ShowSight January 2019

ENGLISH SETTERS TODAY O ne of the oldest gundog breeds, English Setters date back to at least the 16th century where they elbow dysplasia list. Most breeders have these x-rays done (or use Penn-Hip rat- ings) when the dogs are two years old, so there is good participation. by ENGLISH SETTER ASSOCIATION OF AMERICA

The breed standard calls for a dog that is elegant, substantial, and symmet- rical. Ideally, English Setters should be strong with stamina, grace, and style. They should be flat-coated with feather- ing of good length. When gaiting they should move freely and smoothly with good forward reach and strong rear drive. The topline should remain firm even when they are moving. Extremes in the breed should be avoided. Mod- eration and balance are virtues. Judges examining the breed should consider the total dog. Both breed type and movement are both important. The English Setter has a white base coat with belton markings that makes them easy to see in the field. Belton markings can be orange, blue (white with black markings), tricolor (blue bel- ton with tan points), lemon, and liver. All colors are equally acceptable. Many owners today enjoy field work with their English Setters. Whether they are aiming for an amateur field trial or they are happy with hunt tests and earning a Junior Hunter ( JH) title, more and more owners are spending time in the field with their dogs. The dogs seem to love it and their hunting instincts are still strong. English Setters are versatile dogs and they can excel at other dog sports such as agility and rally. They make ideal therapy dogs and they can do well at obedience training. The English Setter is generally a healthy breed. However, like all dogs, they can be prone to a few health issues. One of the issues that can occur in the breed is deafness. Puppies should be BAER-tested (Brainstem Auditory Evoked Response) as early as 5 to 7 weeks to determine if they are deaf in either ear. The occurrence of deafness in the breed has diminished since BAER testing became more common in the last 20-30 years. Hip dysplasia and elbow dysplasia can occur in English Setters. English Setters currently rank #65 on the OFA hip dysplasia list; and #24 on the OFA

are described in the first English book about dogs published in 1570. They are probably descended from older Land Spaniels in Britain. At that time Setters indicated where birds were located by crouching or “setting” in the field and lifting a paw. The gamekeeper then tossed a net over both the dog and the birds to catch them. Setters were also used to hunt with falcons at this time and you can still find some falconers today who hunt using this method. Once guns became popular, the English Setter was adapted to hunting with a more upright stance in the field. Many dogs still crouch to indicate the pres- ence of birds since it’s a natural instinct with them. We owe our modern English Setters to the 19th century British sportsman and breeder Edward Laverack. Accord- ing to his writings, he maintained his own line of English Setters for some 35 years. Many of his dogs formed the basis of our bench dogs today in the U.S. Fel- low breeder Purcell Llewellin, starting with dogs from Laverack, bred many outstanding English Setters for the field. Many of Llewellin’s dogs were also imported to the U.S. The English Setter was one of the original nine breeds recognized by the American Kennel Club in 1884. The first dog regis- tered by the AKC was an English Setter named Adonis. When judging the English Setter in the show ring, it’s always important to keep in mind the breed’s original pur- pose as a working gundog. The original breed standard is based largely on the writings of Edward Laverack and other sportsmen-breeders in the 19th centu- ry. It has been changed very little since that time. Paintings and photographs from the 19th century show English Set- ters that look very much like our dogs today once you allow for slight differ- ences in grooming.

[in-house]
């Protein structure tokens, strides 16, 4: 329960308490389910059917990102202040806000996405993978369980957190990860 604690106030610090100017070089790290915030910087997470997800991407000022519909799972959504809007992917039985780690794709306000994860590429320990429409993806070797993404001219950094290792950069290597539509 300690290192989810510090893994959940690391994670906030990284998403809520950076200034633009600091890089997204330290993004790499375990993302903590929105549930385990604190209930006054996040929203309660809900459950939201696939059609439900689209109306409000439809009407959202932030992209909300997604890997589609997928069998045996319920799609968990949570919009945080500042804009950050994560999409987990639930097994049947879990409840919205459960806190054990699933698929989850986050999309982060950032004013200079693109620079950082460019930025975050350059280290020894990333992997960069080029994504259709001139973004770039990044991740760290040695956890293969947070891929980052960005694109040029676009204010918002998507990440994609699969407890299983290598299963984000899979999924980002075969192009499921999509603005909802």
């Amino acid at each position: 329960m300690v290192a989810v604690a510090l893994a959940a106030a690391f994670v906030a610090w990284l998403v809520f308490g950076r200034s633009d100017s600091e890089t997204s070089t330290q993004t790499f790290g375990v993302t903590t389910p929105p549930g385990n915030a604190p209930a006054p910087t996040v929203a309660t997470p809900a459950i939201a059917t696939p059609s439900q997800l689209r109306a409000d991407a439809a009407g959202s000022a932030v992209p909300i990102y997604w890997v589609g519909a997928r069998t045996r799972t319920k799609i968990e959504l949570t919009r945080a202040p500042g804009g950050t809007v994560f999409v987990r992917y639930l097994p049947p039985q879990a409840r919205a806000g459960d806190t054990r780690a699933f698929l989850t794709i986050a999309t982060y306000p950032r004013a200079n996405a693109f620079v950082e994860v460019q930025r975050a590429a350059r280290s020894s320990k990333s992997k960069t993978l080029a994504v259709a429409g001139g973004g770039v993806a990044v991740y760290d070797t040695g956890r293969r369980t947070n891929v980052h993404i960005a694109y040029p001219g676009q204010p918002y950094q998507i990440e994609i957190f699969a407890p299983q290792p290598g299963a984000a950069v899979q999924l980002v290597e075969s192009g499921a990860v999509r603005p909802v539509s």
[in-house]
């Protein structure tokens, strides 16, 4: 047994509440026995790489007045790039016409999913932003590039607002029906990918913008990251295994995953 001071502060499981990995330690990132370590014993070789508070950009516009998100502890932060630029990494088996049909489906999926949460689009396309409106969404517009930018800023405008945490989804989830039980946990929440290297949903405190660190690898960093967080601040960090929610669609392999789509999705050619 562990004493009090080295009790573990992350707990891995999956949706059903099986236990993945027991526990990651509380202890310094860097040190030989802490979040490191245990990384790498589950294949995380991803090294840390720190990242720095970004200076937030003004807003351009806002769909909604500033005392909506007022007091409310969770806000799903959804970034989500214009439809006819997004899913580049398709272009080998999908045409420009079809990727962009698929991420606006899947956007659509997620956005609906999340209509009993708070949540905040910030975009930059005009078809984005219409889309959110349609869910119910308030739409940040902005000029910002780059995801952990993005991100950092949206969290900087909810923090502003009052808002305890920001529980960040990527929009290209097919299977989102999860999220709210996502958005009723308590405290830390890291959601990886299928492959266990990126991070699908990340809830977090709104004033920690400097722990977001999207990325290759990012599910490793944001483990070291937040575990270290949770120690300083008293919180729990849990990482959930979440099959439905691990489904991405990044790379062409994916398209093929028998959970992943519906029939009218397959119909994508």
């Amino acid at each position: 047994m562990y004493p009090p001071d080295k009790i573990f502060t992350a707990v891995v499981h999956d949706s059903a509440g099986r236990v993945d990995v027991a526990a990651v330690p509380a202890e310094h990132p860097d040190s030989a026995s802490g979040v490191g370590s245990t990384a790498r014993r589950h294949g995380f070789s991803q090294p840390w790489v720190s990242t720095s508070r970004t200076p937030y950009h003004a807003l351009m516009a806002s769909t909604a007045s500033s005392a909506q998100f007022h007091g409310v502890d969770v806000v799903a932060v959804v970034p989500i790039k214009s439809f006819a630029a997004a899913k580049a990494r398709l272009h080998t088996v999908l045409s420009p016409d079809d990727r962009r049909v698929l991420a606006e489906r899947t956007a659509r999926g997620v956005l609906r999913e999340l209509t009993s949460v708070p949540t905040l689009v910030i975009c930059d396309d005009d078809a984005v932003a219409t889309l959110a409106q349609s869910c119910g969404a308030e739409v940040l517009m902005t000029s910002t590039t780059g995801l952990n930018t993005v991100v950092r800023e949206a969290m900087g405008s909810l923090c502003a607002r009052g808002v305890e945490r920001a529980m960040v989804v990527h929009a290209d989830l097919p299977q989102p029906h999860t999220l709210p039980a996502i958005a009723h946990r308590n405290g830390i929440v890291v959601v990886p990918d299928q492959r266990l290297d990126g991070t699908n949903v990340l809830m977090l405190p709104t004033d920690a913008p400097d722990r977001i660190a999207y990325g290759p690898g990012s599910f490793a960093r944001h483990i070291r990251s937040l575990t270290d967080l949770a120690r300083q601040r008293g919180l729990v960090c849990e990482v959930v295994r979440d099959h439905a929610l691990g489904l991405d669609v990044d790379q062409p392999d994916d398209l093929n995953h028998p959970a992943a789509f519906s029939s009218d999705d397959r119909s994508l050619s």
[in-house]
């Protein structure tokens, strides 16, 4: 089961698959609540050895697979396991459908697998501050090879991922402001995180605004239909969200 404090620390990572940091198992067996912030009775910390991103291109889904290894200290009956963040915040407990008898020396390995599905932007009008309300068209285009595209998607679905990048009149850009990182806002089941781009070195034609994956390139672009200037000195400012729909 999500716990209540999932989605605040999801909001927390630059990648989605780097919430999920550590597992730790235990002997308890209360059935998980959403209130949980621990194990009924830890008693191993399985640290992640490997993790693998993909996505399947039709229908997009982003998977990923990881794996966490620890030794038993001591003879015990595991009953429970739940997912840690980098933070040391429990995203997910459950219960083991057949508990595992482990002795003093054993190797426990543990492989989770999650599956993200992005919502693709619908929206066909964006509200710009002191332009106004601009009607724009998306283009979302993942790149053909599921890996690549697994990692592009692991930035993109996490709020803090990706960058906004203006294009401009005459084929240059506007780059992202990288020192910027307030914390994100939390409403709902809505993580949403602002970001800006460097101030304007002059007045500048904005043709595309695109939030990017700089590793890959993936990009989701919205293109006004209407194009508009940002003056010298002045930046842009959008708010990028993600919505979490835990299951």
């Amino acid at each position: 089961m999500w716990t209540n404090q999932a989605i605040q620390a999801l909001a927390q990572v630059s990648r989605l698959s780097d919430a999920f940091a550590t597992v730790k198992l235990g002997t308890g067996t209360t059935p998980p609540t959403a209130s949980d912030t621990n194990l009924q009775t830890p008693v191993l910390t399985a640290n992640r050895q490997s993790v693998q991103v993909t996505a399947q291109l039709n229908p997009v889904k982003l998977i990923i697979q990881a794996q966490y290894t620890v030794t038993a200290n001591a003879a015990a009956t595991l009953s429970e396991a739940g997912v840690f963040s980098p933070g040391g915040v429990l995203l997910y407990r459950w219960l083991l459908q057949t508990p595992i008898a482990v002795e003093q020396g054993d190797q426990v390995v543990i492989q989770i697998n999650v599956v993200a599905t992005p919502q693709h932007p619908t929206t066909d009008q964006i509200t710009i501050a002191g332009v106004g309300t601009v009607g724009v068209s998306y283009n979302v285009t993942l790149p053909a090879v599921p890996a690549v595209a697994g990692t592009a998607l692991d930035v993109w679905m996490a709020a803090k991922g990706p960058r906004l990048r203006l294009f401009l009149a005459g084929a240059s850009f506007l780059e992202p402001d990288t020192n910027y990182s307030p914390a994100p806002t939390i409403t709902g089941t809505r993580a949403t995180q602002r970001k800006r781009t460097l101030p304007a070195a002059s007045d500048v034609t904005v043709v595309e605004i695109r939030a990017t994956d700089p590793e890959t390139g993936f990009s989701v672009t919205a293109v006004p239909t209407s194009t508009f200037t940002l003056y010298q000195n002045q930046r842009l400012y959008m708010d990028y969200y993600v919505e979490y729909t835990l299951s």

Low thyroid in the breed is a con- cern and there is currently research being done regarding this condition in English Setters. Breeders are encour- aged to have their dogs tested. English Setters are currently ranked #1 for thy- roid in the OFA database with nearly 1,300 dogs evaluated. For all their beauty and other good traits, owners will usually say that it’s the English Setter’s temperament that makes them stand out from other dogs. They are gentle, affectionate, friendly dogs devoted to their owners and their families. They love children and normal- ly get along well with other pets. They make the perfect playmate for a child who wants to have a tea party or put a tiara on their head. Or, if you would like to do more outdoorsy things, your English Setter is perfectly willing to go for a hike or hang around the barn with you. They are easygoing, happy dogs who just want to spend time with you, no matter what you’re doing. Although, if that includes sleeping on the sofa and getting a bite of your sandwich, they like that even better. It has to be said that English Setters do enjoy comfort and luxury. They are also notorious counter surfers. Are they the perfect dog for every- one? No, of course not. They do require plenty of regular exercise and you have to take care of their coat. Your Eng- lish Setter probably won’t make a very good guard dog since they usually like everyone—even burglars. Some people might find that an English Setter wants to be together with them too much. You’ll never take a trip to the bathroom alone again. But if you want a friend who looks noble and acts like a goof— one who will stay right by your side, you should probably get to know the English Setter.

320 • S how S ight M agazine , J anuary 2019

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